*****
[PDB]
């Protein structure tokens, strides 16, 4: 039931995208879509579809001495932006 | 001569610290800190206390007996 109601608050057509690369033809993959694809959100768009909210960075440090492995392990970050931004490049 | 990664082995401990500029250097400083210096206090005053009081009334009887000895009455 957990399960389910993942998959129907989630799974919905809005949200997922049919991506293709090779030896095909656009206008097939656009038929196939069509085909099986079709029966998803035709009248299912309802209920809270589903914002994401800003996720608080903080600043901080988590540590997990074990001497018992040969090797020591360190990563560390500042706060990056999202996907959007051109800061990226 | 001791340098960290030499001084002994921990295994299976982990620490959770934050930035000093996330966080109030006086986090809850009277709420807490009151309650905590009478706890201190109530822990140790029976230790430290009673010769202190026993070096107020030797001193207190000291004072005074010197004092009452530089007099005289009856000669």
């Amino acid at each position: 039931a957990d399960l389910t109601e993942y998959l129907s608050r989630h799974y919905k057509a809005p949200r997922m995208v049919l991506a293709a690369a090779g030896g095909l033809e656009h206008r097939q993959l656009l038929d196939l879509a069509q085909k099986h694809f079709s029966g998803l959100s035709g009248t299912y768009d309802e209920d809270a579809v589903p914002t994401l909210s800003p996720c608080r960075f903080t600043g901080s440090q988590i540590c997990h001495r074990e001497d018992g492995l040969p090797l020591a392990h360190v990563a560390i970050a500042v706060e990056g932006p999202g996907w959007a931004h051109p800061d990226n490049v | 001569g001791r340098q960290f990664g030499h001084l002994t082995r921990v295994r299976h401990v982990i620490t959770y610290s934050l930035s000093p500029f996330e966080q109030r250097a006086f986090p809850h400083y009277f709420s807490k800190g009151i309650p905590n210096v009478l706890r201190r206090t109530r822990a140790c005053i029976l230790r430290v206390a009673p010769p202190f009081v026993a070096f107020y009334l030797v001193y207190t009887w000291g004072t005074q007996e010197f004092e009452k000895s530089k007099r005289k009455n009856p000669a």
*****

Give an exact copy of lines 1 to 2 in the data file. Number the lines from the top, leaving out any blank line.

[PDB]
């Protein structure tokens, strides 16, 4: 039931995208879509579809001495932006 | 001569610290800190206390007996 109601608050057509690369033809993959694809959100768009909210960075440090492995392990970050931004490049 | 990664082995401990500029250097400083210096206090005053009081009334009887000895009455 957990399960389910993942998959129907989630799974919905809005949200997922049919991506293709090779030896095909656009206008097939656009038929196939069509085909099986079709029966998803035709009248299912309802209920809270589903914002994401800003996720608080903080600043901080988590540590997990074990001497018992040969090797020591360190990563560390500042706060990056999202996907959007051109800061990226 | 001791340098960290030499001084002994921990295994299976982990620490959770934050930035000093996330966080109030006086986090809850009277709420807490009151309650905590009478706890201190109530822990140790029976230790430290009673010769202190026993070096107020030797001193207190000291004072005074010197004092009452530089007099005289009856000669």